While Hong Kong boasts a variety of ‘gwai lo’s’, it is a surprise to learn that despite being a former British colony the race that reigns supreme here is in fact, French. Dubbed the fastest growing immigrant group by the HK government, Hong Kong has now become home to the world’s largest French community outside of France.
Speaking to Financial Careers, Alex Medana, CEO of Hong Kong consultancy FinFabrik said – “In the last 18 months I’ve been speaking more French here in Hong Kong than at any time since I left Paris 14 years ago.” It seems it hasn’t gone unnoticed by the rest of the population, with netizens posting “Why are there so many French people in HK all of a sudden?” discussions on Reddit.
Often referred to as ‘little Paris’, Soho, Sheung Wan and Sai Ying Pun seem to be the top choice for French expatriates, with over 46% living in the north side of Hong Kong island, the southside and Lamma coming in at a close second. A walk around those areas is a dead give away as gentrification has dried seafood shops on the run and western restaurants, bars and gourmet supermarkets on the rise.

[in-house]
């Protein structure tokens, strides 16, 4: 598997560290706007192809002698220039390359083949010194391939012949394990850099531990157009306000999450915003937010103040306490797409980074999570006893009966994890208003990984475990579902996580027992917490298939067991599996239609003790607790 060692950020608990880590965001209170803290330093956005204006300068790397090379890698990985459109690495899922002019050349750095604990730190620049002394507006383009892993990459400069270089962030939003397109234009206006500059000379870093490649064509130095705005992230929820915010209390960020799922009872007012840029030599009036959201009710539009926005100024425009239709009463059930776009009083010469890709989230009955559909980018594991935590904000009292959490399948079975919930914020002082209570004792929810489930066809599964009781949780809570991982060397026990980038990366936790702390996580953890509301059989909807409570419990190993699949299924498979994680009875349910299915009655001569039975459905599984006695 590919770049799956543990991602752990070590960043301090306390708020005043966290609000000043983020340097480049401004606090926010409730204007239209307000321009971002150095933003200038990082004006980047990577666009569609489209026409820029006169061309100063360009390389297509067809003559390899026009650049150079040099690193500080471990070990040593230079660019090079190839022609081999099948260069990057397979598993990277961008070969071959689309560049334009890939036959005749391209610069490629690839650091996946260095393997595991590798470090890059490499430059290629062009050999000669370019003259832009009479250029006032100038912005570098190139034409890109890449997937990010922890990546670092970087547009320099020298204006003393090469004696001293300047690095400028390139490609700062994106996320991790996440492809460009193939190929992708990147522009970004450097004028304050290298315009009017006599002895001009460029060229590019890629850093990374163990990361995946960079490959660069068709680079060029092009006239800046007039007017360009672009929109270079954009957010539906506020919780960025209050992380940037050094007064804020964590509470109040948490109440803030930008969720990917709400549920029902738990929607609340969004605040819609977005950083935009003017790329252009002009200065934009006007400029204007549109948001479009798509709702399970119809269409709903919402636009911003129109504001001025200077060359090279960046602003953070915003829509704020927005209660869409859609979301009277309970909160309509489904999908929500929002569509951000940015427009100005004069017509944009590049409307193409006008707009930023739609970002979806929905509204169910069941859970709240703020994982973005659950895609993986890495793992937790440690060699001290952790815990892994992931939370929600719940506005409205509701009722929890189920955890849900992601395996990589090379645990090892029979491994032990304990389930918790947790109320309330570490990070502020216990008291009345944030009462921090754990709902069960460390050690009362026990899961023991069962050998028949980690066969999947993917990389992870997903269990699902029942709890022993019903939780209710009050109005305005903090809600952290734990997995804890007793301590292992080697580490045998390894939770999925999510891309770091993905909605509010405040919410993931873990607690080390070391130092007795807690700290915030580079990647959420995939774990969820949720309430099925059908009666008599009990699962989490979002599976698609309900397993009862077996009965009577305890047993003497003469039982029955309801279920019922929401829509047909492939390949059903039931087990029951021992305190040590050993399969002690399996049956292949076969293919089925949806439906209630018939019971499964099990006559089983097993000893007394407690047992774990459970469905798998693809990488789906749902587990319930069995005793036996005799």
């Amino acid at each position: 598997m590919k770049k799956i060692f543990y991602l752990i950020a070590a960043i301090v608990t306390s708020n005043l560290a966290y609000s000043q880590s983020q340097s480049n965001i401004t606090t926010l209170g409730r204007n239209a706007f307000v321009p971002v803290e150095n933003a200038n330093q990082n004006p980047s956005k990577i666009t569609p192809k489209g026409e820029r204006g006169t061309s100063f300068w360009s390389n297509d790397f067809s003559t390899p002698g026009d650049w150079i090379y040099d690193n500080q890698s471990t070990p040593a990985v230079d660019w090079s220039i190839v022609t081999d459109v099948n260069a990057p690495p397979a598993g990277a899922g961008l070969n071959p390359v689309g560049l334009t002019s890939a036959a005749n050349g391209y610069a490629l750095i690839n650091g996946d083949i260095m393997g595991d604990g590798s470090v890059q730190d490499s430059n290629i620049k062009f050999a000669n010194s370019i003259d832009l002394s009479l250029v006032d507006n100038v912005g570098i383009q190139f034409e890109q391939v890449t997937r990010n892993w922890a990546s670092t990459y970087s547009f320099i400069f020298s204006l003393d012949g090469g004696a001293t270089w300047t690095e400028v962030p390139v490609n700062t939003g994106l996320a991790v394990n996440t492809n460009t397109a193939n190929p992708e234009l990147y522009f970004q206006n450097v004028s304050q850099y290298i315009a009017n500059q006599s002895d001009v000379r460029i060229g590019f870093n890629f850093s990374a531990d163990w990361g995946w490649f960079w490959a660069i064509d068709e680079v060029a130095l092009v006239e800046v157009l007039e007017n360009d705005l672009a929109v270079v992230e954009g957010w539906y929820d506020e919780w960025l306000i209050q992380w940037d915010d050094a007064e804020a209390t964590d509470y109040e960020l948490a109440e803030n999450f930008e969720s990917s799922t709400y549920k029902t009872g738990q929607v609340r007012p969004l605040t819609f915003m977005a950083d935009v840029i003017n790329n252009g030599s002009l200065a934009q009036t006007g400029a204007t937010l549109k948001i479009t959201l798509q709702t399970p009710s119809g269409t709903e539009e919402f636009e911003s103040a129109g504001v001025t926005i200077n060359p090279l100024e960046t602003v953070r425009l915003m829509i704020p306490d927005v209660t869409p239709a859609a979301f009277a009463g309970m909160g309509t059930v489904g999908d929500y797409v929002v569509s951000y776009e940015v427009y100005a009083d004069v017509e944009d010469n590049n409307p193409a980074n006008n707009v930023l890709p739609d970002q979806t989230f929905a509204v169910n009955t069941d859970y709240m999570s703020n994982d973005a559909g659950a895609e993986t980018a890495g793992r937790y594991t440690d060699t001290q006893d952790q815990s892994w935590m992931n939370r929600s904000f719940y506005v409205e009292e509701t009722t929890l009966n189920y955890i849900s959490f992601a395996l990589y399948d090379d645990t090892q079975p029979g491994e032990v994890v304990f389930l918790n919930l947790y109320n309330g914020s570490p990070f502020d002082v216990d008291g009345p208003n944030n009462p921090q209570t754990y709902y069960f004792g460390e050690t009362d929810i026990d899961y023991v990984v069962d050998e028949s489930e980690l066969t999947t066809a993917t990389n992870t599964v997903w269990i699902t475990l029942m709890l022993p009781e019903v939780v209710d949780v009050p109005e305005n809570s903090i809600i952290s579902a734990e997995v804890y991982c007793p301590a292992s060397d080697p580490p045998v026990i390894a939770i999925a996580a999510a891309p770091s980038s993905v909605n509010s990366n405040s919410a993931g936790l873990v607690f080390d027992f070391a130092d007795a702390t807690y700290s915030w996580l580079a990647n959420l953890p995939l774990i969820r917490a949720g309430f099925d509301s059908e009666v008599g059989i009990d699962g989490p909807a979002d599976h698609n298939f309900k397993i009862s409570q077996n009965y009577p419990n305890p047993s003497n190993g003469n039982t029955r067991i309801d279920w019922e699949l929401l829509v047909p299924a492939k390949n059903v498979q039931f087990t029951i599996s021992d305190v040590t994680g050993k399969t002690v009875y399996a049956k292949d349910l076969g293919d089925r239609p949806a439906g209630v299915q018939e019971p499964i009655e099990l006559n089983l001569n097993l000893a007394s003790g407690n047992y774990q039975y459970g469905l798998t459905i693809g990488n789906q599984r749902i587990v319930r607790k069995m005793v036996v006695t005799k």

With the increasing cost of living, one has to wonder why one of the most expensive cities in the world is choice for the Gallic community. As with many things, the catch is in the cash. According to the French Chamber Hong Kong – “This influx of French people to Hong Kong has a lot to do with the growth and dynamism of the Hong Kong economy, attracting more and more French firms which send French people to Hong Kong. Many of them looking for growth outside of Europe have taken advantage of Asia’s more favourable economic picture and set up shop in the city, providing a multitude of employment opportunities for French job seekers.” With around 800 French companies operating in Hong Kong, either partially-owned or led by French people, there certainly isn’t a shortage of work.
With around 18,000 to 20,000 French nationals in town, and immigration potentially on the rise, we can now say that Hong Kong’s brand of gwai lo is decidedly French!